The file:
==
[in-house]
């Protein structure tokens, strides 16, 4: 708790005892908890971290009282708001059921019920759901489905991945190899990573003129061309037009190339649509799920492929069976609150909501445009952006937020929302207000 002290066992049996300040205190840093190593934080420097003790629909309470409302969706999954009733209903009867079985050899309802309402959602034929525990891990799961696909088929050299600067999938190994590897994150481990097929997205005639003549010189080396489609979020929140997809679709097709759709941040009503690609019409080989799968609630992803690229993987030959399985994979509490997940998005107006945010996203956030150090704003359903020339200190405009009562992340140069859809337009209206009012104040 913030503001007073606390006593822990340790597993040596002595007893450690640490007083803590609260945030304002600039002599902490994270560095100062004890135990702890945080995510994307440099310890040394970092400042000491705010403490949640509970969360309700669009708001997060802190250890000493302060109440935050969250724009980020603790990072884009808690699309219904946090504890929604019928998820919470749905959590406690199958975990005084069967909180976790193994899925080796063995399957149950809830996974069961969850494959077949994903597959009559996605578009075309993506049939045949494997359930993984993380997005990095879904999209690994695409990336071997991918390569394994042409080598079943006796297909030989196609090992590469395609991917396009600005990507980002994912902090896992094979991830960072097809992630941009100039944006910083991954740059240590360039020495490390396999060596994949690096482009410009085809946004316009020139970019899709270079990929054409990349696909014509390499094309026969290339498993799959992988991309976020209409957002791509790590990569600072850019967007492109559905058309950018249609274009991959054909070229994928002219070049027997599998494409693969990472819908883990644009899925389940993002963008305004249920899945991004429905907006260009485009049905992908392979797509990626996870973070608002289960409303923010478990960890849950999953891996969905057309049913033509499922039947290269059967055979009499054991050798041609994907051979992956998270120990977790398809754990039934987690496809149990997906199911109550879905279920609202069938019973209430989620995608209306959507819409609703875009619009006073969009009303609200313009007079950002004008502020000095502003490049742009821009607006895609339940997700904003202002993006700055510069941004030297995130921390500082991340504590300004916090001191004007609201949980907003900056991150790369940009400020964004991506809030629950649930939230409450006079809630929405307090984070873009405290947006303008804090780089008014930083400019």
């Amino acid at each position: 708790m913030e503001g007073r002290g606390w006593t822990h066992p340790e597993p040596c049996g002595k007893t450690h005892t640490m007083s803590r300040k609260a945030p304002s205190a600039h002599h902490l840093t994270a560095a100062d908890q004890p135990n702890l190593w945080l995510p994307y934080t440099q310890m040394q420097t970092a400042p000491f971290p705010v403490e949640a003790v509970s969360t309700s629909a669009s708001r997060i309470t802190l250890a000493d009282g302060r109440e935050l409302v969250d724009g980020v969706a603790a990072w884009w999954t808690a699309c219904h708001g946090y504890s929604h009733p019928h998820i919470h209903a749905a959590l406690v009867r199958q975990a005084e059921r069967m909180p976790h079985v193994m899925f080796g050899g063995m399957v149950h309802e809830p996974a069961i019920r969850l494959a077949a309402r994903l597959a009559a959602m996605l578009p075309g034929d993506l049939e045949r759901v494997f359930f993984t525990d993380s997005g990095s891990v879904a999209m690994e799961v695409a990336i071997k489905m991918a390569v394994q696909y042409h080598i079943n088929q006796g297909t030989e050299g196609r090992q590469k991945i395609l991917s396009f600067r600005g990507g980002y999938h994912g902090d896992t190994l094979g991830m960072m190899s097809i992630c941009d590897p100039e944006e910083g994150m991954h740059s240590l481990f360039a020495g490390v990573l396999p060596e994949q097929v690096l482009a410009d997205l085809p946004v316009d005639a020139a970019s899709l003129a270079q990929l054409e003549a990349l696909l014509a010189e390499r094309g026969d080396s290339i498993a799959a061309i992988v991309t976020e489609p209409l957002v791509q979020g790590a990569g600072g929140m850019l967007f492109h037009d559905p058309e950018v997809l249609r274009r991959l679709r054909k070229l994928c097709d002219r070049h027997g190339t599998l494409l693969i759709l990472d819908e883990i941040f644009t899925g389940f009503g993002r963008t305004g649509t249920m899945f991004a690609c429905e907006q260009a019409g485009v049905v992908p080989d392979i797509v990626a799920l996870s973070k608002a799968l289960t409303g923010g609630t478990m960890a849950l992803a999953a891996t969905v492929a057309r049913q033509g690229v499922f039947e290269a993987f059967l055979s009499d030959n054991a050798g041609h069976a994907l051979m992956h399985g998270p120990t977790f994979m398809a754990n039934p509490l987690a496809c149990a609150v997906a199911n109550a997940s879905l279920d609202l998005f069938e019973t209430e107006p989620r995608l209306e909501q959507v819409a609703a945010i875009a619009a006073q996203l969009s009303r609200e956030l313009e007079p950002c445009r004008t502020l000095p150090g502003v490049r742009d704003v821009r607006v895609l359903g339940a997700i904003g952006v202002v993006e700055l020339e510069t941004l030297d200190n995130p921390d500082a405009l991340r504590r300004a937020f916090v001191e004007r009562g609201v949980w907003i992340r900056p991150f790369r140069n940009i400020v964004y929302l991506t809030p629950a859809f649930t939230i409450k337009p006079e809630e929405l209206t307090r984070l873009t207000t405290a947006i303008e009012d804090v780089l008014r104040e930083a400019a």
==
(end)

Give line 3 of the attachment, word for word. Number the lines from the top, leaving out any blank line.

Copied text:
């Amino acid at each position: 708790m913030e503001g007073r002290g606390w006593t822990h066992p340790e597993p040596c049996g002595k007893t450690h005892t640490m007083s803590r300040k609260a945030p304002s205190a600039h002599h902490l840093t994270a560095a100062d908890q004890p135990n702890l190593w945080l995510p994307y934080t440099q310890m040394q420097t970092a400042p000491f971290p705010v403490e949640a003790v509970s969360t309700s629909a669009s708001r997060i309470t802190l250890a000493d009282g302060r109440e935050l409302v969250d724009g980020v969706a603790a990072w884009w999954t808690a699309c219904h708001g946090y504890s929604h009733p019928h998820i919470h209903a749905a959590l406690v009867r199958q975990a005084e059921r069967m909180p976790h079985v193994m899925f080796g050899g063995m399957v149950h309802e809830p996974a069961i019920r969850l494959a077949a309402r994903l597959a009559a959602m996605l578009p075309g034929d993506l049939e045949r759901v494997f359930f993984t525990d993380s997005g990095s891990v879904a999209m690994e799961v695409a990336i071997k489905m991918a390569v394994q696909y042409h080598i079943n088929q006796g297909t030989e050299g196609r090992q590469k991945i395609l991917s396009f600067r600005g990507g980002y999938h994912g902090d896992t190994l094979g991830m960072m190899s097809i992630c941009d590897p100039e944006e910083g994150m991954h740059s240590l481990f360039a020495g490390v990573l396999p060596e994949q097929v690096l482009a410009d997205l085809p946004v316009d005639a020139a970019s899709l003129a270079q990929l054409e003549a990349l696909l014509a010189e390499r094309g026969d080396s290339i498993a799959a061309i992988v991309t976020e489609p209409l957002v791509q979020g790590a990569g600072g929140m850019l967007f492109h037009d559905p058309e950018v997809l249609r274009r991959l679709r054909k070229l994928c097709d002219r070049h027997g190339t599998l494409l693969i759709l990472d819908e883990i941040f644009t899925g389940f009503g993002r963008t305004g649509t249920m899945f991004a690609c429905e907006q260009a019409g485009v049905v992908p080989d392979i797509v990626a799920l996870s973070k608002a799968l289960t409303g923010g609630t478990m960890a849950l992803a999953a891996t969905v492929a057309r049913q033509g690229v499922f039947e290269a993987f059967l055979s009499d030959n054991a050798g041609h069976a994907l051979m992956h399985g998270p120990t977790f994979m398809a754990n039934p509490l987690a496809c149990a609150v997906a199911n109550a997940s879905l279920d609202l998005f069938e019973t209430e107006p989620r995608l209306e909501q959507v819409a609703a945010i875009a619009a006073q996203l969009s009303r609200e956030l313009e007079p950002c445009r004008t502020l000095p150090g502003v490049r742009d704003v821009r607006v895609l359903g339940a997700i904003g952006v202002v993006e700055l020339e510069t941004l030297d200190n995130p921390d500082a405009l991340r504590r300004a937020f916090v001191e004007r009562g609201v949980w907003i992340r900056p991150f790369r140069n940009i400020v964004y929302l991506t809030p629950a859809f649930t939230i409450k337009p006079e809630e929405l209206t307090r984070l873009t207000t405290a947006i303008e009012d804090v780089l008014r104040e930083a400019a």